Texas A&M chemist Hongcai Joe Zhou is an international expert in the design of framework materials -- precisely arranged and highly porous polymer-based structures that hold promise in a variety of energy and environment-related areas and applications.


In 2012, Texas A&M University chemist Hongcai Joe Zhou's research resulted in a novel carbon-capture technique -- in essence, a flypaper-like "trap" -- poised to significantly reduce the amount of carbon dioxide (CO2) emitted by power plants across the nation and world.

Three years later, Zhou's latest proposal on carbon-capture research is one of 16 selected nationwide by the United States Department of Energy (DOE) National Energy Technology Laboratory (NETL) to advance new CO2 storage technologies.

The grants, announced earlier this month, are being awarded through the NETL's Carbon Capture Program, which funds development and testing of transformational CO2 capture systems for new and existing coal-based power plants. Research funded by this program is expected to help overcome limitations of singular, standard gas treatment systems, such as those based on solvents, sorbents or membranes alone.

Zhou will receive nearly $1.5 million from the DOE along with $361,000 in non-DOE funding for a total of $1.8 million in support of his proposal, Evaluation of Amine-Incorporated Porous Polymer Networks as Sorbents for Post-Combustion CO2 Capture. In collaboration with Colorado-based Advanced Clean Energy Solutions, LLC, and College Station-headquartered framergy® Inc., Zhou will seek to develop highly porous materials with high CO2 affinity capable of capturing it from flue gases with low parasitic energy consumption.

Zhou, a professor in the Texas A&M Department of Chemistry since 2008 and holder of the Robert A. Welch Chair in Chemistry, is a world leader in the design of framework materials -- precisely arranged and highly porous polymer-based structures that hold promise in a variety of energy and environment-related areas and applications. These framework materials include metal-organic frameworks (MOFs) and porous polymer networks (PPNs). Zhou's group currently holds the wold record in surface area for a porous organic polymer.

In this case, the team will rely on Zhou's proven expertise in PPNs and focus on fine-turning them by incorporating amine groups in order to increase their capacity for carbon capture. Zhou, who has served since 2011 as the co-founder and scientific advisor for framergy®, says they plan to design and synthesize new amine-functionalized PPNs and also conduct lab-scale testing of these materials using both simulated and actual coal-derived flue gases for the 36-month duration of the grant.

Thus far in his relatively young career, Zhou has earned nine DOE grants individually in excess of $1 million, including one this past spring for MOF-based hydrogen-storage materials and two in the past five years under the Advanced Research Projects Agency-Energy (ARPA-E) program. During the past three years alone, he has more than $8 million in external research funding from DOE, the U.S. Department of Defense and the Robert A. Welch Foundation.

"This carbon-capture grant awarded to Joe attests to the close relationship existing between his fundamental research program and some of the most important global problems," said Dr. François P. Gabbaï, professor and head of the Department of Chemistry and holder of the Arthur E. Martell Endowed Chair. "It also positions him as a leader in the green endeavor of environmental remediation."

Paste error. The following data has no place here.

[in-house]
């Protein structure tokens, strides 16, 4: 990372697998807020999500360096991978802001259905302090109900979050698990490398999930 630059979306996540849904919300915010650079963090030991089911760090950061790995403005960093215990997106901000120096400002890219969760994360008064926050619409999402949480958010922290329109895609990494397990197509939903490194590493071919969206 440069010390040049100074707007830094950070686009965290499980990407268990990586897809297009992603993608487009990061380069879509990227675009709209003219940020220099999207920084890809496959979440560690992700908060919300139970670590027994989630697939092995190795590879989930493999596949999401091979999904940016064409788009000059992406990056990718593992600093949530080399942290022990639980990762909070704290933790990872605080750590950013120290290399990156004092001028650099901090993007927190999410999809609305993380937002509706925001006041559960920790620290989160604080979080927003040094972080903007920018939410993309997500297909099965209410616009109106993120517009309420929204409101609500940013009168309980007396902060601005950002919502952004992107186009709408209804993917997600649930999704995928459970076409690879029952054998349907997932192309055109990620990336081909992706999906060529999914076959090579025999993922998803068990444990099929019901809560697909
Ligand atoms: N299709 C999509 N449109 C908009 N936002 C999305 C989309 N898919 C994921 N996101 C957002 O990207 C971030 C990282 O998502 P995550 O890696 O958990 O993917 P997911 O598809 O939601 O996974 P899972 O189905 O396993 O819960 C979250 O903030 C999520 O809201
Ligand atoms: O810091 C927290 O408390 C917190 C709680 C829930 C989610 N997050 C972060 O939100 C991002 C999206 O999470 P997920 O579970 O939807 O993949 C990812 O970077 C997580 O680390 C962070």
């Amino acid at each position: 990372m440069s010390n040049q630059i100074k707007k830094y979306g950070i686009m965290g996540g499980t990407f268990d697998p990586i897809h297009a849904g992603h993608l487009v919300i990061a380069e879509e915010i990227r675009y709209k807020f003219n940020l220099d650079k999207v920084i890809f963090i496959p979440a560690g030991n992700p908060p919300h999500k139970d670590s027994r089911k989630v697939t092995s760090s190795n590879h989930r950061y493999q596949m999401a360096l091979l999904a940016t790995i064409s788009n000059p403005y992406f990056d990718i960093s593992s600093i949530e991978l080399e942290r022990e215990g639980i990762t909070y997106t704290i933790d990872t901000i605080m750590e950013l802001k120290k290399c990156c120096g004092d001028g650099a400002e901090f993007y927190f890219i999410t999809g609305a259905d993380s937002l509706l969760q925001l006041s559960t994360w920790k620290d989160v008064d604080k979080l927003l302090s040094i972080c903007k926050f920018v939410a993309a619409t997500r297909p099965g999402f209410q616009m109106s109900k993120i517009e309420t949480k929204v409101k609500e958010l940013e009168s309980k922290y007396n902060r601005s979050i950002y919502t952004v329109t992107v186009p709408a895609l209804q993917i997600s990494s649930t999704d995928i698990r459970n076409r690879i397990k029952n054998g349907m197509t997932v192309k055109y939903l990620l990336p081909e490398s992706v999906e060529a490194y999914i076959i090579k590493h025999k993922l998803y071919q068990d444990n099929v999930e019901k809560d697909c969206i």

Zhou, who also holds an appointment in the Department of Materials Science and Engineering and is a member of the Texas A&M Energy Institute, has received many awards recognizing his pioneering research, including the Research Innovation Award and the Cottrell Scholar Award from the Research Corporation for Science Advancement, a National Science Foundation CAREER Award, the Miami University Distinguished Scholar-Young Investigator Award and the 2007 Faculty Excellence Award from Air Products and Chemicals Inc.

To learn more about Zhou and his research, go to http://www.chem.tamu.edu/rgroup/zhou/research.html.

For additional information on the Texas A&M Department of Chemistry, visit http://www.chem.tamu.edu.

Also see a related feature by K-12 education reporter Steve Kuhlmann in the Bryan-College Station Eagle.

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About Research at Texas A&M University: As one of the world's leading research institutions, Texas A&M is at the forefront in making significant contributions to the storehouse of knowledge, including that of science and technology. Research conducted at Texas A&M represented annual expenditures of more than $820 million in FY 2013, ranking Texas A&M in the top 20 of the National Science Foundation's most recent survey of research and development expenditures among U.S. colleges and universities. Recently reported FY 2014 research expenditures exceed $854 million. That research creates new knowledge that provides basic, fundamental and applied contributions resulting in many cases in economic benefits to the state, nation and world. To learn more, visit http://research.tamu.edu.


Contact: Shana K. Hutchins, (979) 862-1237 or shutchins@science.tamu.edu or Dr. Hongcai Joe Zhou, (979) 845-4034 or zhou@chem.tamu.edu

Hutchins Shana

  • Dr. Hongcai Joe Zhou

  • Zhou and his team will spend the next three years doing lab-scale testing of their anime porous polymer networks (aPPN), working with both simulated and actual coal-derived flue gases to evaluate their affinity for increased carbon-capture capacity.

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